What is Priority 1 all about?

Priority 1: Understanding disaster risk

Policies and practices for disaster risk management should be based on an understanding
of disaster risk in all its dimensions of vulnerability, capacity, exposure of persons and assets,
hazard characteristics and the environment. Such knowledge can be leveraged for the purpose
of pre-disaster risk assessment, for prevention and mitigation and for the development and
implementation of appropriate preparedness and effective response to disasters.
National and local levels.
To achieve this, it is important:
(a) To promote the collection, analysis, management and use of relevant data and practical
information and ensure its dissemination, taking into account the needs of different categories
of users, as appropriate;
(b) To encourage the use of and strengthening of baselines and periodically assess disaster risks, vulnerability, capacity, exposure, hazard characteristics and their possible sequential effects at the relevant social and spatial scale on ecosystems, in line with national circumstances;
(c) To develop, periodically update and disseminate, as appropriate, location-based disaster risk information, including risk maps, to decision makers, the general public and communities
at risk of exposure to disaster in an appropriate format by using, as applicable, geospatial
information technology;
(d) To systematically evaluate, record, share and publicly account for disaster losses and
understand the economic, social, health, education, environmental and cultural heritage
impacts, as appropriate, in the context of event-specific hazard-exposure and vulnerability
(e) To make non-sensitive hazard-exposure, vulnerability, risk, disaster and loss-disaggregated
information freely available and accessible, as appropriate;
(f) To promote real time access to reliable data, make use of space and in situ information,
including geographic information systems (GIS), and use information and communications
technology innovations to enhance measurement tools and the collection, analysis and
dissemination of data;
(g) To build the knowledge of government officials at all levels, civil society, communities and
volunteers, as well as the private sector, through sharing experiences, lessons learned,
good practices and training and education on disaster risk reduction, including the use of
existing training and education mechanisms and peer learning;
(h) To promote and improve dialogue and cooperation among scientific and technological
communities, other relevant stakeholders and policymakers in order to facilitate a sciencepolicy
interface for effective decision-making in disaster risk management;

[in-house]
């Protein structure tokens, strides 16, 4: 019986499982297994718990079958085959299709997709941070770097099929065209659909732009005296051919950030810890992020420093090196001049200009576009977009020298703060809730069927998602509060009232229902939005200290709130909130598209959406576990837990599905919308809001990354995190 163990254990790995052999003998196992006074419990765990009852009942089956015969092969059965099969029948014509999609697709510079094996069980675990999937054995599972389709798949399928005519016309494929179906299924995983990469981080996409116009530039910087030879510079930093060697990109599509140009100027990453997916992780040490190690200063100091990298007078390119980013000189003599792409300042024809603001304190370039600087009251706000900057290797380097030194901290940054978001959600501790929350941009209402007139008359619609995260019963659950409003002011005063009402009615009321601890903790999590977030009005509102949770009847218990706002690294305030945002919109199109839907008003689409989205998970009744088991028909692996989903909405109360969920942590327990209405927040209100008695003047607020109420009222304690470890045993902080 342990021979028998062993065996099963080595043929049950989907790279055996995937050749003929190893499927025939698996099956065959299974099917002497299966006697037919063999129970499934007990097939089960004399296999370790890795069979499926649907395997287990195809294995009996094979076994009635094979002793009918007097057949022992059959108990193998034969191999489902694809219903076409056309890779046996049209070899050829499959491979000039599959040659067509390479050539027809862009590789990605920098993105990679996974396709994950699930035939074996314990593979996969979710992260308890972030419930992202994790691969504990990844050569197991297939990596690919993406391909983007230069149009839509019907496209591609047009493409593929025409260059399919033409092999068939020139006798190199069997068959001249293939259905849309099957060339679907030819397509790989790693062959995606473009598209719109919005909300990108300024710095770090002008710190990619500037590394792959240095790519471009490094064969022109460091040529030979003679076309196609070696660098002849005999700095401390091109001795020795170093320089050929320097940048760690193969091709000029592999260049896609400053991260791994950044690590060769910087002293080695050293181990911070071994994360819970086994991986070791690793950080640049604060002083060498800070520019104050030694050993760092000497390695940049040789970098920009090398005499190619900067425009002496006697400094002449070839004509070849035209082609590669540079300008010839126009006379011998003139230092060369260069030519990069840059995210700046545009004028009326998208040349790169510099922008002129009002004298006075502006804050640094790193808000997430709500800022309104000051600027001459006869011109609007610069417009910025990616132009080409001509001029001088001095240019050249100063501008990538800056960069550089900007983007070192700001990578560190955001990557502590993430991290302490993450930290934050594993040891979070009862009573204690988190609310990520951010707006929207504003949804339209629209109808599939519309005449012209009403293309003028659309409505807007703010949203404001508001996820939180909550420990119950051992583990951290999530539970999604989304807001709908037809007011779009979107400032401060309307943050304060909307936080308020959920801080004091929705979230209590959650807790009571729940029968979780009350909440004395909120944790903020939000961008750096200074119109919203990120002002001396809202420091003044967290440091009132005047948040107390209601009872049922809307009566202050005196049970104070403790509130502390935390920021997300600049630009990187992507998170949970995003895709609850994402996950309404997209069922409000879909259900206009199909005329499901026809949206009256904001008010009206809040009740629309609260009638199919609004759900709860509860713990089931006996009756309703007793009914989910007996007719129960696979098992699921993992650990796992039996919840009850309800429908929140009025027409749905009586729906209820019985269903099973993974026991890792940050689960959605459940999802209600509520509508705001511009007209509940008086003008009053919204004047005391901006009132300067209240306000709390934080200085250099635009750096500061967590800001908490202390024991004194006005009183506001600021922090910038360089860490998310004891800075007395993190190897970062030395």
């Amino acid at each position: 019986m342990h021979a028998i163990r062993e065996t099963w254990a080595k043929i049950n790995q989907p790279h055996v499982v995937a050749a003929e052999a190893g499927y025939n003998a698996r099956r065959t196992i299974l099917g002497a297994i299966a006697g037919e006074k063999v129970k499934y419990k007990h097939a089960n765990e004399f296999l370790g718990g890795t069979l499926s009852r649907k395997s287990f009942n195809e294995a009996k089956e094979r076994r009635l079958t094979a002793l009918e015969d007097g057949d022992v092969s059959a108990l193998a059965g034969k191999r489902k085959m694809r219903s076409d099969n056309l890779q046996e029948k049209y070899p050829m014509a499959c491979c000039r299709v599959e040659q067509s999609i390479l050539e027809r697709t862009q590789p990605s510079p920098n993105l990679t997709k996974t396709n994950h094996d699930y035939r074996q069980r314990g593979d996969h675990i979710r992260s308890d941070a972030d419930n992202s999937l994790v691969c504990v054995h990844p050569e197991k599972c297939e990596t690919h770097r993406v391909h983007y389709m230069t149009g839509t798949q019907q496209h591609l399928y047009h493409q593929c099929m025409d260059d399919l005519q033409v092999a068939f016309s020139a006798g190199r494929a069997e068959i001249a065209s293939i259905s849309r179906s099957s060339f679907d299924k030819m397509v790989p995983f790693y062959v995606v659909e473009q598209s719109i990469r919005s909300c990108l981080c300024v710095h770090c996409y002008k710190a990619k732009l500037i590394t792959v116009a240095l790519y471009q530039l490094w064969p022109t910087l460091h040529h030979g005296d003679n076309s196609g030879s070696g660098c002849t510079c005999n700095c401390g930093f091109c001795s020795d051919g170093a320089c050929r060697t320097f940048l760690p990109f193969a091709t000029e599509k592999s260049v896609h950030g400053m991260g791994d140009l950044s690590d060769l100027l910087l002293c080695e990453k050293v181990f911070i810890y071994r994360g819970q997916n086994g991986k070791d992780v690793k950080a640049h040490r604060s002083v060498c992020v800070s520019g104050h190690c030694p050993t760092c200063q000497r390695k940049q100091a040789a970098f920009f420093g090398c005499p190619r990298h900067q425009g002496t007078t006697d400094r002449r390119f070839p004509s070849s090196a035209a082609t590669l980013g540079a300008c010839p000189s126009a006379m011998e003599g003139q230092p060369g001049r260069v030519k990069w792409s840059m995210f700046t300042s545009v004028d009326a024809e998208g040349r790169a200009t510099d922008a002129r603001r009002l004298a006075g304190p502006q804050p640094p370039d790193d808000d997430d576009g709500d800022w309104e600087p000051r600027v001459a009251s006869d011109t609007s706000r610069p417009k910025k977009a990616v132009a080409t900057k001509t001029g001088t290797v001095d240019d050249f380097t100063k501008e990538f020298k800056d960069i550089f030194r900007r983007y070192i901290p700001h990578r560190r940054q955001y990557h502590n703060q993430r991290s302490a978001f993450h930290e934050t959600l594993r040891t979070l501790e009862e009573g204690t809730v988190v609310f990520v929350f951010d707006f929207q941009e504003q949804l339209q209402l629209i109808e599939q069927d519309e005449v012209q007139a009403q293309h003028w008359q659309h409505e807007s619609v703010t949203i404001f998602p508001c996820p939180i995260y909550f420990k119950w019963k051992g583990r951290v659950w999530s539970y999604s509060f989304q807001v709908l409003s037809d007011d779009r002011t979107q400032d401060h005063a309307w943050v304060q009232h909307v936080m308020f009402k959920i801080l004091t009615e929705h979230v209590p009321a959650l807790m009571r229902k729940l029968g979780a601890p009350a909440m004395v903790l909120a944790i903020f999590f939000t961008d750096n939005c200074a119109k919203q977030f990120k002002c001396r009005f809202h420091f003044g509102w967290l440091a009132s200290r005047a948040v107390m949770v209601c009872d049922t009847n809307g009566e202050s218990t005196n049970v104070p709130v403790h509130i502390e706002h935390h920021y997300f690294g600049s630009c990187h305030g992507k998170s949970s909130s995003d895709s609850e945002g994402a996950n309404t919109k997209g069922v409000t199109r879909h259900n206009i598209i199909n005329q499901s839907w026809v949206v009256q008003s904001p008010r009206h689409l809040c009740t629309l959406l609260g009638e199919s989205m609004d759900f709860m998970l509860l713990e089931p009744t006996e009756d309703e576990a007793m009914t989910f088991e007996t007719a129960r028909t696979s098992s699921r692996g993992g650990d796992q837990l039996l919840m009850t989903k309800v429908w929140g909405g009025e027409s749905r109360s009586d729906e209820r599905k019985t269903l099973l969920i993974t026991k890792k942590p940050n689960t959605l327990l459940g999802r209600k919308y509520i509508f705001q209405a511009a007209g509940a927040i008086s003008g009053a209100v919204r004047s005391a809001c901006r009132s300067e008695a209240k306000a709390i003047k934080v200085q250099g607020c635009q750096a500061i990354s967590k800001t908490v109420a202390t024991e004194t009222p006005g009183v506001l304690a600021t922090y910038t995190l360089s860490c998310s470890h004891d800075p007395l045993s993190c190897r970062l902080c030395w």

(i) To ensure the use of traditional, indigenous and local knowledge and practices, as
appropriate, to complement scientific knowledge in disaster risk assessment and the
development and implementation of policies, strategies, plans and programmes of specific
sectors, with a cross-sectoral approach, which should be tailored to localities and to the
(j) To strengthen technical and scientific capacity to capitalize on and consolidate existing
knowledge and to develop and apply methodologies and models to assess disaster risks,
vulnerabilities and exposure to all hazards;
(k) To promote investments in innovation and technology development in long-term, multihazard and solution-driven research in disaster risk management to address gaps, obstacles, interdependencies and social, economic, educational and environmental challenges and disaster risks;
(l) To promote the incorporation of disaster risk knowledge, including disaster prevention,
mitigation, preparedness, response, recovery and rehabilitation, in formal and non-formal
education, as well as in civic education at all levels, as well as in professional education and
(m) To promote national strategies to strengthen public education and awareness in disaster
risk reduction, including disaster risk information and knowledge, through campaigns,
social media and community mobilization, taking into account specific audiences and their
(n) To apply risk information in all its dimensions of vulnerability, capacity and exposure of
persons, communities, countries and assets, as well as hazard characteristics, to develop
and implement disaster risk reduction policies;
(o) To enhance collaboration among people at the local level to disseminate disaster risk
information through the involvement of community-based organizations and nongovernmental

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